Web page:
Predators, Prey Carcasses, Nutrient Subsidies, & Ecosystem HeterogeneityEPA Grant Number: F5F71445
Title: Predators, Prey Carcasses, Nutrient Subsidies, & Ecosystem Heterogeneity
Investigators: Bump, Joseph K.
Institution: Michigan Technological University
EPA Project Officer: Zambrana, Jose
Project Period: September 1, 2005 through August 31, 2008
Project Amount: $107,794
RFA: GRO Fellowships for Graduate Environmental Study (2005) RFA Text | Recipients Lists
Research Category: Academic Fellowships
The primary goal of this research is to elucidate the extent to which predation influences nutrient subsidies and ecosystem heterogeneity from large animal carcasses. Recent studies document that carcasses provide important nutrient subsidies to ecosystems, influence heterogeneity, and cannot be discounted as transient or ecologically trivial. Yet, the link between predators and the ecological legacy of a prey carcass remains unexplored. This research will improve our understanding of the ecological role of top predators in ecosystems, and the mechanisms of diversity, nutrient transport, and heterogeneity. Thereby aiding personnel to preserve the integrity of the systems in their care by helping them predict the effects of extirpations, re-introductions, and invasions.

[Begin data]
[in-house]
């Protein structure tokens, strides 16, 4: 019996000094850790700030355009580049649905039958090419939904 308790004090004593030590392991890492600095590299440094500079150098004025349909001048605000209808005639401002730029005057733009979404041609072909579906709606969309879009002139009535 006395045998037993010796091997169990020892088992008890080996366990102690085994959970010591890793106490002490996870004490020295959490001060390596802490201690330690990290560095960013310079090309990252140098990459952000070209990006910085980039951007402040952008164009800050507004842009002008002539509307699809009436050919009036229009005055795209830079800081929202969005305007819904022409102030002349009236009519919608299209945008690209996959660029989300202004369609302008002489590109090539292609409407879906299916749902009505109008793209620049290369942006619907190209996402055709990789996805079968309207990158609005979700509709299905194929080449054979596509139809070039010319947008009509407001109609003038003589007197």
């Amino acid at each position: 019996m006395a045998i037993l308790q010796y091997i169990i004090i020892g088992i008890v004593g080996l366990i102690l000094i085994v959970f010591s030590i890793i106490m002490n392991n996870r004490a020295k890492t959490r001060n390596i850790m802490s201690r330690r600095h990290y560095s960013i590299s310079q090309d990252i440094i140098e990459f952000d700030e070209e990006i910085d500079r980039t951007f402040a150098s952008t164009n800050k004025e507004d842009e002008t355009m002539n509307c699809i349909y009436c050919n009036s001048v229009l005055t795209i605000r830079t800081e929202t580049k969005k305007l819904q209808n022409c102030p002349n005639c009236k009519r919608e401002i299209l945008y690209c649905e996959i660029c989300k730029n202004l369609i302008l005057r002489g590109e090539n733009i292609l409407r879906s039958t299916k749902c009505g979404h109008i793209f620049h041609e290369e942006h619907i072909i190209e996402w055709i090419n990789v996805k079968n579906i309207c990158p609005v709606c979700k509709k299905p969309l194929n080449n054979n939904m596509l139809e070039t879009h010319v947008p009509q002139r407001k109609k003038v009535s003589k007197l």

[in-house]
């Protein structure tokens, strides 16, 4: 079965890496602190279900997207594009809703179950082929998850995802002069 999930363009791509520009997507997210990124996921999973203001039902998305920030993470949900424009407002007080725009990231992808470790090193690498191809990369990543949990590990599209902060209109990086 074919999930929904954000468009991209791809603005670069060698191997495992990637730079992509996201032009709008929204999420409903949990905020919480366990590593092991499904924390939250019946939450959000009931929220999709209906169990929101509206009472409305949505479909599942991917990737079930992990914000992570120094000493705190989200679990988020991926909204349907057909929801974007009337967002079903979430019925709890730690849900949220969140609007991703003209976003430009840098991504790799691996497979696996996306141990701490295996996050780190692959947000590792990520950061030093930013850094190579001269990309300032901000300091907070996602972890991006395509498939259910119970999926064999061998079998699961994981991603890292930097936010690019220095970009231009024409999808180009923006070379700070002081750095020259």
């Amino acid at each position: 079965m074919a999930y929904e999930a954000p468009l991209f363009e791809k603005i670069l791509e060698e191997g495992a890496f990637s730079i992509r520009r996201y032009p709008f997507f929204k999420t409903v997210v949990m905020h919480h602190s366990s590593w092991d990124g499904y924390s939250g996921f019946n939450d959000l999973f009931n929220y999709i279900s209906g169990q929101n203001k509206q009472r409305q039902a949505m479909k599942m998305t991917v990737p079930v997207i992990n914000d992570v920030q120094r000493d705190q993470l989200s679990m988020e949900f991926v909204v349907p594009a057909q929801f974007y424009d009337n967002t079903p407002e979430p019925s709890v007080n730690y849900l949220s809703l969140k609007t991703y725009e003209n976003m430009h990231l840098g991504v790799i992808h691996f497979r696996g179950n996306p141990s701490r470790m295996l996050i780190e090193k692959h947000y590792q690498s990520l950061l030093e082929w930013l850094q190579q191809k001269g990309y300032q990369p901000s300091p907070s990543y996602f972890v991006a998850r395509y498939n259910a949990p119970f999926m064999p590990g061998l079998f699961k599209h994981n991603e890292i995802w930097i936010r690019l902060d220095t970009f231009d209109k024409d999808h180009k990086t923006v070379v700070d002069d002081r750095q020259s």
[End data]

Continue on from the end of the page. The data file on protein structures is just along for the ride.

My immediate objectives are to:
- quantify the soil response to ungulate carcasses,
- estimate the landscape magnitude of carcass nutrient subsidies,
- and analyzing the effect of wolves on carcass nutrient intensity and spatio-temporal carcass distribution.
This research will be done in three systems with large predators: Isle Royale National Park, Yellowstone National Park, and Michigan’s upper peninsula. Quantifying the ecological legacy of ungulate carcasses in terms of major soil nutrients, micro elements, microbial diversity and biomass, and above ground plant response will be done through paired soil sampling on and off carcass sites in both national parks, and an experimental study with road-killed deer in Michigan. Carcass effect data will then be integrated first with long-term ungulate kill site location data in a GIS analysis to explore patterns of nutrient subsidies on the landscape, and second with kill rate data in a modeling analysis of the annual and historical landscape scale magnitude of carcass derived nutrient subsidies. This will permit an estimation of the influence of predators on the ecological legacy of a carcass.
Peer reviewed scientific publications, doctoral thesis, management recommendations, and a popular article.